Interphase Onion roottip
Mitosis • Broken up into 5 main subphases: • Prophase • Prometaphase • Metaphase • Anaphase • Telophase
Prophase • Changes in the nucleus: • Chromatin fibers become more tightly coiled. • Condense into discrete chromosomes. • Chromosomes appear as 2 sister chromatids. • Nucleoli disappear. • Changes in the cytoplasm: • Mitotic spindle forms (made of microtubules). • Centrosomes move away from each other.
Prometaphase • Nuclear envelope fragments. • Microtubules interact with the chromosomes: • Bundles of microtubules extend from each pole and toward the middle of the cell. • Each of the chromatids has a kinetochore. • Located at the centromere. • Microtubules attach at the kinetochore.
Prophase Onion roottip
Metaphase • Centrosomes are at opposite poles of the cell. • Chromosomes line up on the metaphase plate. • Imaginary plane that is equidistant between the 2 poles. • Kinetochores are attached to microtubules of the opposite pole. • Spindle is formed. • Entire apparatus of microtubules.
Anaphase • Paired centromeres of each chromosome separate. • Frees sister chromatids from each other. • Now considered chromosomes. • Chromosomes move toward opposite poles. • Result of kinetochore microtubules.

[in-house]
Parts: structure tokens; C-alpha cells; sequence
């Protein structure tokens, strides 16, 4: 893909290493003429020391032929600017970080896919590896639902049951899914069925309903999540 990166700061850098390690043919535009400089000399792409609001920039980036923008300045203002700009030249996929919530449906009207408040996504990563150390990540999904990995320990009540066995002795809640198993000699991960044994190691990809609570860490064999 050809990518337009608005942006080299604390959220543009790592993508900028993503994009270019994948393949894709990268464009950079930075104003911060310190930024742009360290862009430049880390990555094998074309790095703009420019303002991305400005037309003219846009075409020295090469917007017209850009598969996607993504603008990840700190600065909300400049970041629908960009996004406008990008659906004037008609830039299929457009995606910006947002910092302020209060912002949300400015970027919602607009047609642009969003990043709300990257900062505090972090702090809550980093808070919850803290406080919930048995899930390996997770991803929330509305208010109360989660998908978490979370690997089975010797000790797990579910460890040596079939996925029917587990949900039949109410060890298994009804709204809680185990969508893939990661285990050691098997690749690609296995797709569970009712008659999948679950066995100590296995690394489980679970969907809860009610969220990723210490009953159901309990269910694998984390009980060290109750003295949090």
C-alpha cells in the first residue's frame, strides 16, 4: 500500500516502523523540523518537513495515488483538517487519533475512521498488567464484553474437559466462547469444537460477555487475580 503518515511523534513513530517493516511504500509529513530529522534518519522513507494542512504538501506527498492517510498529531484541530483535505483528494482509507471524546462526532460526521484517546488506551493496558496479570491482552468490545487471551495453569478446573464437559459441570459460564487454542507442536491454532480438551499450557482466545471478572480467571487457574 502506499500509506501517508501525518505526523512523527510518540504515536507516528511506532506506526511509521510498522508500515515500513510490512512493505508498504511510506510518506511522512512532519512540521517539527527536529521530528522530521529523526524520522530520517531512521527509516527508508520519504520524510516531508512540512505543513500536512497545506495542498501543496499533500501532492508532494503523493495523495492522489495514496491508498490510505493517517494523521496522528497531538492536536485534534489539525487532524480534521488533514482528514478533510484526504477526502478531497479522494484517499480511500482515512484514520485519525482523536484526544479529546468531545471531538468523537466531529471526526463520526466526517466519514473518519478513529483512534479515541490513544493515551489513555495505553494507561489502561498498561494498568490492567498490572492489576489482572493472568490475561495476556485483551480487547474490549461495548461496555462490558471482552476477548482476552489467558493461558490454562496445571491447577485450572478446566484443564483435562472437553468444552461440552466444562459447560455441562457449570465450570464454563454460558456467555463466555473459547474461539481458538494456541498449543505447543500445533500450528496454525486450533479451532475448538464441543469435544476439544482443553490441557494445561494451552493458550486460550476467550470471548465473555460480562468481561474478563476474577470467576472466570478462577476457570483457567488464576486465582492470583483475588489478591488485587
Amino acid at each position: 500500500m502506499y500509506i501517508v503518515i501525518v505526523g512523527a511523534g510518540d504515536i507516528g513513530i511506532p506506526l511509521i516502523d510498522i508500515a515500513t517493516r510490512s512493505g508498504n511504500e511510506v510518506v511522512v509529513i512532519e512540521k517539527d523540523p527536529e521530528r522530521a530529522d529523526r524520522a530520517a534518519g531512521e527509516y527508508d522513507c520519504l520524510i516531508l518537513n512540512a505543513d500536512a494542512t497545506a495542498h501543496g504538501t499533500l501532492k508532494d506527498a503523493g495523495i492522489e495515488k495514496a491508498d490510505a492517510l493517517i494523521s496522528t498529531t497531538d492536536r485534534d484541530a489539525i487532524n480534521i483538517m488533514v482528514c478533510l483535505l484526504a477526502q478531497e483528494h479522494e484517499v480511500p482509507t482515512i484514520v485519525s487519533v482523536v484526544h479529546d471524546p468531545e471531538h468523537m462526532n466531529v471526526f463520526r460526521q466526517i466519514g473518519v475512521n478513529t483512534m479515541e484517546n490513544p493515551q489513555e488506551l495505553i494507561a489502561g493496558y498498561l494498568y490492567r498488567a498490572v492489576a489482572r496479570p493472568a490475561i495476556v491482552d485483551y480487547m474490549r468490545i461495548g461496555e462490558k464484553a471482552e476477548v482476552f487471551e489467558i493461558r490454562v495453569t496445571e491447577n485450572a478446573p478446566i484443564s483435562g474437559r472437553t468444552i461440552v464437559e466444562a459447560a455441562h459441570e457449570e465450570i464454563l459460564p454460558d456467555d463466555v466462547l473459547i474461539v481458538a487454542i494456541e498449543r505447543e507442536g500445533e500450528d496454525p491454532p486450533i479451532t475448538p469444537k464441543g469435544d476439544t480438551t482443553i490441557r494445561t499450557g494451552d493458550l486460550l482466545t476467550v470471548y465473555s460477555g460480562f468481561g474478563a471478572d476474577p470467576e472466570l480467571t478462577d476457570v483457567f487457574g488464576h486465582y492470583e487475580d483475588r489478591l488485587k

Telophase • Daughter nuclei form at the two poles of the cell. • Nuclear envelope forms (from parent cell). • Chromatin fiber of each chromosome becomes less tightly coiled. • Mitosis is complete! • The division of one nucleus into 2 genetically identical nuclei.
Cytokinesis • Division of the cytoplasm. • 2 daughter cells appear at the end of mitosis. • In animal cells cytokinesis involves: • Formation of a cleavage furrow. • Pinching the cell in 2. • In plant cells: • No cleavage furrow. • Produce a cell plate.
Cytokinesis in Plants • During telophase: • Vesicles from the golgi apparatus move along microtubules to the middle of the cell. • This produces a cell plate. • Cell wall materials carried in the vesicles collect in the cell plate. • Cell plate enlarges and fuses with the plasma membrane. • Results in 2 daughter cells.
Mitotic Spindle • Mitosis is dependent on the mitotic spindle! • Consists of fibers made of microtubules and associated proteins. • Interesting note: while mitotic spindle is forming the microtubules of the cytoskeleton disassemble. • Microtubules elongate by subunits of the protein tubulin (does this sound familiar?).